When I woke up this morning, I stumbled upon the article consumer advocate, Erin Brockovich, shared on Facebook by Waking Science; “Fluoride Officially Classified as a Neurotoxin in World’s Most Prestigious Medical Journal”. A neurotoxin is anything that disrupts normal brain activity. Considering that most toothpastes use fluoride, I just wanted to weigh in real quick…
As many of you know, the whole reason I became interested in clean eating in the first place was because I was diagnosed with multiple sclerosis (MS) in 1998—when I initially set out to clean up my lifestyle I really just focused on the food, which of course made a HUGE difference! However, over the years I have continued to clean up more and more beyond the food, such as beauty products, house hold cleansers, dental hygiene products, etc.
Fluoride is a Neurotoxin We Put In Our Mouths
There is no doubt about it, fluoride is a neurotoxin (1). When I found out that the fluoride toothpaste I had been using for years had an ingredient that interferes with processes that normally take place in the brain, I wiped it from our bathroom at once. Even though you may not intentionally swallow the fluoride in your toothpaste, you do still absorb it. If you use fluoride toothpaste day after day, year after year, it can definitely add up. And if you have a condition like MS, the LAST thing you want to do is expose yourself to a neurotoxin day after day! Fluoride has also been linked to thyroid problems, by the way (2). You can read here about the toothpaste I use now HERE.
As for fluoride and cavities—-When I grew up my mom took me to the dentist every 6 months and every 6 months I got the big fluoride treatment offered by my dentist. I was obsessed with being clean too and I can tell you I brushed my teeth religiously (with fluoride, of course!) every morning and night between visits. And yet, I have a MOUTH FULL of cavities! It’s true I ate total junk between dentist visit, especially in my teen years, but the point is, the fluoride didn’t seem to help prevent the cavities.
Our Fluoride-Free Kid!
Our son, Blake Larson, will turn fifteen years old in less than a month and unlike me, he has been raised to eat clean his entire life. I have never given him fluoride toothpaste nor the fluoride treatment at the dentist. We actually just went to the dentist this past week and so far he has never had a single cavity (knock on wood!!) His teeth are also coming in perfectly straight, which is so unusual these days that people actually comment on it and ask how his teeth are so straight without braces. Straight teeth in children has actually been correlated to a whole foods diet–but that’s another story!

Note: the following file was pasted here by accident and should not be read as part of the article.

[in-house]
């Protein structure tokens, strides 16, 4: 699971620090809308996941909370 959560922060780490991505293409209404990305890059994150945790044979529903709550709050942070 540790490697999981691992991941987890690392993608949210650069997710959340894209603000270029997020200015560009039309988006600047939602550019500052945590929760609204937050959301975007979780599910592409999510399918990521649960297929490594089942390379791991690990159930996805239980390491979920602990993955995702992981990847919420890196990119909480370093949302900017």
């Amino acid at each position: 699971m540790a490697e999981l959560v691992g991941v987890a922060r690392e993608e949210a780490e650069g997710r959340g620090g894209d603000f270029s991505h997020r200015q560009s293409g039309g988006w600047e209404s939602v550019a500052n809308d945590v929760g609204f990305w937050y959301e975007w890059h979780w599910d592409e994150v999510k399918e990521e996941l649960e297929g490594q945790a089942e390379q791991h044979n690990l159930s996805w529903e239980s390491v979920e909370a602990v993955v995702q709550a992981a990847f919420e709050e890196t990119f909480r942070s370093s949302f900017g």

Anyway, I do think that if you eat clean and brush your teeth with a non-toxic toothpaste and visit the dentist regularly for cleanings that it is entirely possible to avoid getting cavities even if you do not use fluoride.
And, for the record, ever since I cleaned up my diet and also eliminated fluoride, I have not had a single new cavity. The only problem I have had with my teeth has been old cavities breaking down. Your teeth are SO vitally important to your overall health and it is essential to take care of them. But I do not think you need to use a toxin to do so.
1. Grandjean P, Landrigan PJ. “Neurobehavioral effects of developmental toxicity.” Lancet Neurol. 2014 Mar;13(3):330-8. doi: 10.1016/S1474-4422(13)70278-3. Epub 2014 Feb 17.
2. Liu H, et al. “The effects and underlying mechanism of excessive iodine on the excessive fluoride-induced thyroid cytotoxicity.” Environ Toxicol Pharmacol. 2014 Jul;38(1):332-40. doi: 10.1016/j.etap.2014.06.008. Epub 2014 Jun 27.
Saturday 27th of February 2016
Hi Ivy, what about fluoride in drinking water? We have well water, and I never gave my daughters fluoride supplements when they were little, as recommended by their dentist and pediatrician. So they have had hardly any fluoride in their lives. Unfortunately, both of them have had many cavities, in spite of never missing cleanings and brushing well. Did the article talk about flouride in water, or just in toothpaste? Thanks!
Thursday 3rd of March 2016
Hi Lisa, The article did not talk about the fluoride in water BUT I do know that as of April 2015 the Department of Health and Human Services (HHS) recommended lowering the levels of fluoride in drinking water, the first change it has suggested since 1962. The new recommended limit is 0.7 milligrams (mg) of fluoride per liter of water, down from the previous range of 0.7 to 1.2 mg per liter. I also know only a handful of countries still have fluoride in the water. Since 2010, over 165 communities worldwide have either ended fluoridation or rejected new proposals (e.g. Portland, Oregon). In my opinion, this means it probably could be problematic =(